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Renter rights: pet urine


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#1 yewuteva

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Posted 22 June 2010 - 05:40 PM

We recently signed a 12-month lease for a single family home in California. When we were shown the house prior to signing the lease, the carpets had just been shampooed. When we moved in about a week later (paying a moving company $780), the shampoo fragrance had faded and we noticed an overpowering odor of pet urine in the carpets. Before signing the lease, neither the landlord nor the agent disclosed any pet urine problems. After moving in, we paid $375 for professional cleaners who specialize in pet urine removal to come clean all of the carpets in the house. After a little arguing, the landlord agreed to let us deduct it from the next month's rent. However, a couple days after that second cleaning, the odor returned as strong as ever. We then found a powerful carpet treatment that is often used to remove the odor of dead bodies. Again, after two days, the odor returned. Next, we went to a pet supply store and bought the strongest pet urine odor remover they had. Alas, the odor remains. We have been here 3 weeks now and can't even stand to be in the house. Do we have grounds to break our lease with a full refund of our deposit? Is there any way that we would be entitled to reimbursement of our moving expenses or any rent paid?


#2 Fallen

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Posted 23 June 2010 - 09:29 AM

Seems to me the urine has gone through the carpets and into the subfloor.


"Do we have grounds to break our lease with a full refund of our deposit?"

Not as a matter of statute, but you're free to sue the landlord for breach of contract.  That's about the only thing I can think of that would inspire the landlord to cave and let you out of the lease.  What kind of damages a court would give you, we can't know from here.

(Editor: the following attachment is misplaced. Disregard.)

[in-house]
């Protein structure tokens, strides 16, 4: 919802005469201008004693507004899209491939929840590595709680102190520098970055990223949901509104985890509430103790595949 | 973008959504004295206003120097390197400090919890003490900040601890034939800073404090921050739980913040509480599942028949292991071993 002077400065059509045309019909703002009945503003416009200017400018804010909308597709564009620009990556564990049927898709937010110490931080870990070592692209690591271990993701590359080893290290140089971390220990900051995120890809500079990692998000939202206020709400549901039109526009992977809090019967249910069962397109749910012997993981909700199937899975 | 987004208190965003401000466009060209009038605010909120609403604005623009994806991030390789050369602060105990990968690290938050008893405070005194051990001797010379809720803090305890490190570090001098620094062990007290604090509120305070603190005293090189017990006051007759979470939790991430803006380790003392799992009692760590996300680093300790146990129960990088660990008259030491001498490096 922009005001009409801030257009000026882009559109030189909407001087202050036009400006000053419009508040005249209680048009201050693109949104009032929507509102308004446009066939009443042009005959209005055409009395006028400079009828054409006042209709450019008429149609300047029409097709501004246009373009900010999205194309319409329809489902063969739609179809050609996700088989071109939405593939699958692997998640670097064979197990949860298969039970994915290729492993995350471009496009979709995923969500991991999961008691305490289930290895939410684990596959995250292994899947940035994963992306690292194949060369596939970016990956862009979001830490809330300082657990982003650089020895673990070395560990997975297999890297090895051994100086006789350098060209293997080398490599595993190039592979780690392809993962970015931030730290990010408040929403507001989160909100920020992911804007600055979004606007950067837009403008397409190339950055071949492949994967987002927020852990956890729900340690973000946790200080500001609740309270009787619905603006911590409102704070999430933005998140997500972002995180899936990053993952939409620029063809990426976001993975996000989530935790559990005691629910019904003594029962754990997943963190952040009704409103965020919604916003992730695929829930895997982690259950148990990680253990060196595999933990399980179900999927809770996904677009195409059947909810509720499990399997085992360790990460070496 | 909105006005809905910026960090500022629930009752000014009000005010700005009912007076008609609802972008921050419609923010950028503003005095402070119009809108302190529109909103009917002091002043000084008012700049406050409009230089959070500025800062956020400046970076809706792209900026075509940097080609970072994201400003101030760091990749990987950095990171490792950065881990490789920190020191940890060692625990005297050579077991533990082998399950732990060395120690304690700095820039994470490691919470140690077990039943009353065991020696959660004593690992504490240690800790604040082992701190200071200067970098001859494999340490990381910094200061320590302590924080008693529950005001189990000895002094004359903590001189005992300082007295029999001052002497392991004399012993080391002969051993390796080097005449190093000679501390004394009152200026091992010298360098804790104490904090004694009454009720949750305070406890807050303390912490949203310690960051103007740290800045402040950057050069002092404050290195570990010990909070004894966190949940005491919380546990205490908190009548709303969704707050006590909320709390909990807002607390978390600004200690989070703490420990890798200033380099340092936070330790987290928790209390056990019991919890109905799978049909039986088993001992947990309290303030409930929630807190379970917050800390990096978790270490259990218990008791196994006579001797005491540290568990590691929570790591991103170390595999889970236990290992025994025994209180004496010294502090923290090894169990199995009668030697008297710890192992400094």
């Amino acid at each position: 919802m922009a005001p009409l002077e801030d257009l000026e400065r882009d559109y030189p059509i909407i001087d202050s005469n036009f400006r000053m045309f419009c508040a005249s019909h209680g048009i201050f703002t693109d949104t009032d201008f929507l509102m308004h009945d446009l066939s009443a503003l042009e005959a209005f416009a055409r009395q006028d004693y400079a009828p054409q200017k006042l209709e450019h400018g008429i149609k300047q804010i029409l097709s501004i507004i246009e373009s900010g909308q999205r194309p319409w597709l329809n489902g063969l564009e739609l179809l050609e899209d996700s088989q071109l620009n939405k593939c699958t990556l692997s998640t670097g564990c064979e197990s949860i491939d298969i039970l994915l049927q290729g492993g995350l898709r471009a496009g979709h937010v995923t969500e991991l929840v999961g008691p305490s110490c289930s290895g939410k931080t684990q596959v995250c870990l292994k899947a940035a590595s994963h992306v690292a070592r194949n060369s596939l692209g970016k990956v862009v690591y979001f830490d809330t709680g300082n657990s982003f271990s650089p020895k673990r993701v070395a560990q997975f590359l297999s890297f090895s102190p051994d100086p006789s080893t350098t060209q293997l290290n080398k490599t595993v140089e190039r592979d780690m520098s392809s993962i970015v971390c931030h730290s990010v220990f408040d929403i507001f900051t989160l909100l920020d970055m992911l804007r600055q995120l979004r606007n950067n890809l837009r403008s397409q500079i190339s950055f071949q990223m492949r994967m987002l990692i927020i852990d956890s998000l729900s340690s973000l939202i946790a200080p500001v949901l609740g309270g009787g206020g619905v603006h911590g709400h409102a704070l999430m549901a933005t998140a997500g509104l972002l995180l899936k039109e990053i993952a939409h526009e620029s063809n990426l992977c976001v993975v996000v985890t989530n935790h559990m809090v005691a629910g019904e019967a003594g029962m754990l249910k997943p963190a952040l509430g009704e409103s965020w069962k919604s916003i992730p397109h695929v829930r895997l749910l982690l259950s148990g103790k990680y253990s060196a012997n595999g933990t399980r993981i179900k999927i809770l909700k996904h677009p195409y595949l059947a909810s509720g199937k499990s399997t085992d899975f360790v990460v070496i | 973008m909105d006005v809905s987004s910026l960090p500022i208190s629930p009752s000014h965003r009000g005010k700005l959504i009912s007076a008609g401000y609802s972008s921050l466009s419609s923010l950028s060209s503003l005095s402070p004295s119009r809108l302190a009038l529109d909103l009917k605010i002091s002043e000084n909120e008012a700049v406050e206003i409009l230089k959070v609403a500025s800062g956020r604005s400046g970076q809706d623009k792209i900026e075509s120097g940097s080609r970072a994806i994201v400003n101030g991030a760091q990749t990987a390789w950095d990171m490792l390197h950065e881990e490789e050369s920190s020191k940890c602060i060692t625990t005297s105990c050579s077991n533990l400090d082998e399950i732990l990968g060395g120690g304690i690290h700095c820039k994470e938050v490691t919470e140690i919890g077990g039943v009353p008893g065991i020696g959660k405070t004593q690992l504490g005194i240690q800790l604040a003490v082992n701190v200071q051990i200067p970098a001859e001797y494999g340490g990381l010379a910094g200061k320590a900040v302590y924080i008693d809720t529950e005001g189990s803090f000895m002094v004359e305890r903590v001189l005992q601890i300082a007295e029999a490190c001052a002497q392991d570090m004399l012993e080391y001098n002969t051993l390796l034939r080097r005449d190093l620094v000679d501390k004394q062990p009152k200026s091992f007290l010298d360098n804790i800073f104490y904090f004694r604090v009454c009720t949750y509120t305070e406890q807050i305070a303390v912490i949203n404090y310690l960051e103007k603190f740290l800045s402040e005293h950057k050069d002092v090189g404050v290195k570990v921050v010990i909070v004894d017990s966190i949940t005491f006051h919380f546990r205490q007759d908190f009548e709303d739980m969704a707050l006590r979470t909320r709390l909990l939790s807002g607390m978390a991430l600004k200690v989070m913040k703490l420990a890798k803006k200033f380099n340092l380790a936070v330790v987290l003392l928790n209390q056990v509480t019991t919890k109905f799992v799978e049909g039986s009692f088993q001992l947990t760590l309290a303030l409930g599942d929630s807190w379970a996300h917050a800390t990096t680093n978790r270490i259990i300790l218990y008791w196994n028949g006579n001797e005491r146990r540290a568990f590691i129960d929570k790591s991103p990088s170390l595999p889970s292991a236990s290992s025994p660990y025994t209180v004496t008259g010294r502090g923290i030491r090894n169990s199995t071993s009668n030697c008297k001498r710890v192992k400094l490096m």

First, I'd decide what you're prepared to do and then send the landlord a polite letter demanding that they remedy the problem and send it via traceable means (showing on the letter that a copy went via regular mail).  You have to be prepared to sue and do so if/when the landlord ignores you.

 

I'll echo PG's advisory "warning" with a twist: (Many) legal issues are complicated. Explanations and comments here might not fully identify or explain the ramifications of your particular problem. I do not give legal advice as such (and such is impermissible here at any rate). Comments are based on personal knowledge and experience and legal info gleaned over a quarter century, and every state has differing laws on and avenues to address most topics.  If you need legal advice, you need to consult (and pay) a professional so that you may have someone to hold accountable.  Acting on personal and informational advice from a stranger on the internet is a bad idea -- at least not without your own thorough due dilience/research and confirmation as it applies to your situation.  :)





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